How to cope with postpartum depression

If you’ve just had a baby and are feeling sad, anxious or upset despite the happy occasion, don’t worry. That’s completely normal. According to the American Congress of Obstetricians and Gynecologists (ACOG), concerns about whether you can handle being a mother usually fade a week or two after childbirth.

Occasionally, new moms may continue to feel depressed or despairing in the weeks after birth, and in some instances, this can prevent management of regular daily tasks and baby care. Left untreated, this postpartum depression can persist and cause damage to mom, baby and the family. Fortunately, there are plenty of ways to address it.

Mother holding new baby

What causes postpartum depression?

According to the ACOG, most physicians believe the sudden drop in hormone levels after birth is similar to the change that causes mood swings during your menstrual period. In combination with other lifestyle and emotional factors, new mothers can become particularly susceptible to feelings of depression. The risk may be elevated if a woman has a history of depression or experiences additional stress after birth, including lack of support, illness, relocation, a job loss or death of a loved one.

When to call the doctor about your postpartum depression

If you think you’re depressed after having a baby — or if your partner or family members express concern for your mental health — the United States Department of Health advised that you call your doctor right away instead of waiting for your six-week postpartum checkup. This is especially important if you have more severe symptoms, such as lack of motivation to care for yourself or your baby, feelings of worthlessness and guilt or reduced interest in activities you previously enjoyed.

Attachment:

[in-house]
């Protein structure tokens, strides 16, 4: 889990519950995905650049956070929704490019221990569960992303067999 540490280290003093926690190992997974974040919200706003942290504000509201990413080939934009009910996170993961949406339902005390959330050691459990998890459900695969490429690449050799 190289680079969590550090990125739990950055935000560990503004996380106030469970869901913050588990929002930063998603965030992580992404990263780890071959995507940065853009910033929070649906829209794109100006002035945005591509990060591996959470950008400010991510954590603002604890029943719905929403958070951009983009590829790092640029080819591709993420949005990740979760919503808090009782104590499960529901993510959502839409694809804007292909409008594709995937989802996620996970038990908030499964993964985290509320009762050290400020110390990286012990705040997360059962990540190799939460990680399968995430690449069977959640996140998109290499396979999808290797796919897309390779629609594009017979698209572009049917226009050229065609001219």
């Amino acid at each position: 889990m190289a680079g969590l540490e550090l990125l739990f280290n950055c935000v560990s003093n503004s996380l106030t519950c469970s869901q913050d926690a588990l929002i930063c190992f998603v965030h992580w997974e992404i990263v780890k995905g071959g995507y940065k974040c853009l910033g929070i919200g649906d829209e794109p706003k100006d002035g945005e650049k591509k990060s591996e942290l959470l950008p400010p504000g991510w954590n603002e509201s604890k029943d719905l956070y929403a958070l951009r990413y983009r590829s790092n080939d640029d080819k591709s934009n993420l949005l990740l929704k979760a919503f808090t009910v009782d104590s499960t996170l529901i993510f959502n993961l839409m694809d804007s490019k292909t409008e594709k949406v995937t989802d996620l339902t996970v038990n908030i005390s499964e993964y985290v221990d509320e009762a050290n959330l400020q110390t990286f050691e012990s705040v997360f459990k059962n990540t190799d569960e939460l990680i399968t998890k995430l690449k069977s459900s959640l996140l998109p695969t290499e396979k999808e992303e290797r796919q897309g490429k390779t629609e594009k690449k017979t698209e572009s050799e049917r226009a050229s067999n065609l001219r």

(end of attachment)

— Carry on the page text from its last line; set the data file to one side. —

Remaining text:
Other important symptoms to keep an eye on include headaches and other pains that won’t subside, hiding your true feelings from friends and family (including your spouse) or having thoughts about harming yourself or your baby. Department of Health researchers noted that a mother’s severe, untreated depression can cause a baby to have developmental delays as well as bonding and behavior problems.

Treatment for postpartum depression

If you feel your depression is not lifting or is getting worse, your doctor can prescribe antidepressants — a type of medication that works to balance the brain chemicals controlling your moods. Private talk therapy or group therapy sessions with women who are experiencing the same feelings as you can be very effective when paired with medication.

Finding emotional support is crucial

Some women don’t want to tell anyone about their intense feelings, but reaching out to loved ones, particularly to a spouse, can be one of the best ways to begin recovery. Depression can be very hard for a spouse, especially if they have taken on extra household and childcare responsibilities. Open up to your partner and tell them what you need, whether you think it’s therapy, medication for depression, a support group, extra help or simply some time alone.

Depression can affect any woman during (or after) pregnancy, and it’s no indication of your ability to be a good mother. If you think you might be experiencing postpartum depression, it’s important to seek help — both for your baby’s health and for your own.

Helpful link: Reid Health Family Birthing Center launches Postpartum Support Group.
Support Groups at Reid

Image source: Flickr


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